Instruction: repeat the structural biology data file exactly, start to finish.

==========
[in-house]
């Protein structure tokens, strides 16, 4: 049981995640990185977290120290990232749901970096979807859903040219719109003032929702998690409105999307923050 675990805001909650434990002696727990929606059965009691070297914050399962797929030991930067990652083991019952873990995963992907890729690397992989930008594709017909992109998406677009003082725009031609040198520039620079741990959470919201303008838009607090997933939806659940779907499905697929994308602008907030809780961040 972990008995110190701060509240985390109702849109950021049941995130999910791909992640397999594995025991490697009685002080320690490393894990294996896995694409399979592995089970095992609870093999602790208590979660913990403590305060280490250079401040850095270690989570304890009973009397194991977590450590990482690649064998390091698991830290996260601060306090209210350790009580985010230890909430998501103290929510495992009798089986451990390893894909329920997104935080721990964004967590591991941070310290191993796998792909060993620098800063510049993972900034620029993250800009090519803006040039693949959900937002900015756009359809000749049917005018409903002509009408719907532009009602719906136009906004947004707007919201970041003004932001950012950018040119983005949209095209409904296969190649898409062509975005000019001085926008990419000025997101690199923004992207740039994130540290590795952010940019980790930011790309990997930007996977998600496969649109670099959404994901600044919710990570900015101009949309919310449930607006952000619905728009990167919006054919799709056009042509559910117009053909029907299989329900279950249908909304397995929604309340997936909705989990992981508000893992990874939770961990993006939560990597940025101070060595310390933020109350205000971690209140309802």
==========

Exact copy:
[in-house]
């Protein structure tokens, strides 16, 4: 049981995640990185977290120290990232749901970096979807859903040219719109003032929702998690409105999307923050 675990805001909650434990002696727990929606059965009691070297914050399962797929030991930067990652083991019952873990995963992907890729690397992989930008594709017909992109998406677009003082725009031609040198520039620079741990959470919201303008838009607090997933939806659940779907499905697929994308602008907030809780961040 972990008995110190701060509240985390109702849109950021049941995130999910791909992640397999594995025991490697009685002080320690490393894990294996896995694409399979592995089970095992609870093999602790208590979660913990403590305060280490250079401040850095270690989570304890009973009397194991977590450590990482690649064998390091698991830290996260601060306090209210350790009580985010230890909430998501103290929510495992009798089986451990390893894909329920997104935080721990964004967590591991941070310290191993796998792909060993620098800063510049993972900034620029993250800009090519803006040039693949959900937002900015756009359809000749049917005018409903002509009408719907532009009602719906136009906004947004707007919201970041003004932001950012950018040119983005949209095209409904296969190649898409062509975005000019001085926008990419000025997101690199923004992207740039994130540290590795952010940019980790930011790309990997930007996977998600496969649109670099959404994901600044919710990570900015101009949309919310449930607006952000619905728009990167919006054919799709056009042509559910117009053909029907299989329900279950249908909304397995929604309340997936909705989990992981508000893992990874939770961990993006939560990597940025101070060595310390933020109350205000971690209140309802």